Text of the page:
JEL CODE: I21, I25

  • MBA education at Debrecen University Faculty of Agricultural Economics and Rural Development
    79-86
    Views:
    210

    Debrecen is the capital of the Great Hungarian Plain, the centre of many institutions, organizations and business companies just in the heart of Europe. It has provided an ideal setting for higher education since 1538. With this past of more than 450 years, the University of Debrecen is the oldest higher educational institution in continuous operation in Hungary based in the same city. Higher education in agriculture began in 1868, when the National Higher School of Agriculture was formed in Debrecen. The University of Debrecen has more than 26 000 students, and more than 1700 instructors teach at the University, which has 13 faculties, 2 independent institutions, 20 doctoral schools and offers the widest choice of higher education. This outstanding intellectual centre, with a vast research and development capacity, has a growing importance in the economic and social development, cultural progress of the region. It devotes special attention to serving the needs of a knowledge based society more efficiently, and it strives to become the knowledge centre of the region, which also preserves traditions and values.

  • Economics of GM crop cultivation
    7-19
    Views:
    153

    Asynchronous approval of new GM crops across international jurisdictions is of growing concern due to its potential impact on global trade. Different countries have different authorisation procedures and, even if regulatory dossiers are submitted at the same time, approval is not given simultaneously (in some cases, delays can even amount to years). For instance, by mid-2009 over 40 transgenic events were approved or close to approval elsewhere but not yet approved – or not even submitted – in the EU.Yet, like some other jurisdictions,the EU also operates a zero-tolerance policy to even the smallest traces of nationally unapproved GM crops (so-called low-level presence). The resultant rejection of agricultural imports has already caused high economic losses and threatens to disrupt global agri-food supply chains. The risk that feed supplies could be affected by a low-level presence of non-EU approved GM material could be resolved if the EU allowed a tolerance for this, rather than operating a strict zero tolerance as now. The Commission has undertaken to come forward with a nonlegislative technical solution to address the difficulties created by a strict zero tolerance policy. To what extent this would be helpful will depend on the nature of the proposed solution.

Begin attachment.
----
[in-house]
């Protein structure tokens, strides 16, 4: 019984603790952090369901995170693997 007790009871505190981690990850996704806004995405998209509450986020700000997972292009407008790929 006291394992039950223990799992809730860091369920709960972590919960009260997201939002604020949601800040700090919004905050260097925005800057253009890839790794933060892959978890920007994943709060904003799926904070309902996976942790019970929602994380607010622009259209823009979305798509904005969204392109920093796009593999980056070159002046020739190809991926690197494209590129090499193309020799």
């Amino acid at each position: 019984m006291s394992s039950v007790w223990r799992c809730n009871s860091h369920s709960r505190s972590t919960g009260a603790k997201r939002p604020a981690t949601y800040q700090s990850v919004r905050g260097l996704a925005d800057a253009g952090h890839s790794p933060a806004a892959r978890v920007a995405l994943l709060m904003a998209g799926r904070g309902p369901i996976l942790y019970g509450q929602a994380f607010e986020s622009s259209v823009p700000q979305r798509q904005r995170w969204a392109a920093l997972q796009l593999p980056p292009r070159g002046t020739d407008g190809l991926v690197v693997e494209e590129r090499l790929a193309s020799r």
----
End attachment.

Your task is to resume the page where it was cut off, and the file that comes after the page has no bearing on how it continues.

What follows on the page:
• The evolution of the Avacongress
    113
    Views:
    111

    In the early 1990’s MBA educations started independently in Warsaw, Prague, and Debrecen. In the middle 1990’s a small network was estblished with the mentioned institutions, as well as supporters from different universities like Wageningen, Aberdeen, Cork, later Fayetteville fromArcansas (USA). In the beginning of the 21st century the network became bigger. That time did Kiev join the Network, and started negotiations with Moscow Paralell to extended network leading by Warsaw University we applied for a EU Leonardo grant. The proposal was to develop the teaching and learning materials in the programme to a common approved standard. In order to improve the quality of teaching a set of commonly approved, standardized teaching materials had been eveleoped: Handbooks fo rmodules taught within 7 courses of the MBA programs: Public Policy, Economics, Management, Marketing, Finance, Operational Methods and International Agribusiness. Handbooks and case studies had been put on Warsaw University’s website and are now accessible for teachers and students from all academic institutions participating in the project. Materials had been developed by teams of experts in specific fields from different Universities.The whole set of materials was prepared in English. Another product of the project is the quality assurance standards applied by all MBA programs and an accreditation procedurefor the International Board. That time formulated the name AGRIMBA which is official name of the International Network on Agribusiness and Commerce.

  • Aspects of working Ukrainian citizens in Hungary
    113-120
    Views:
    111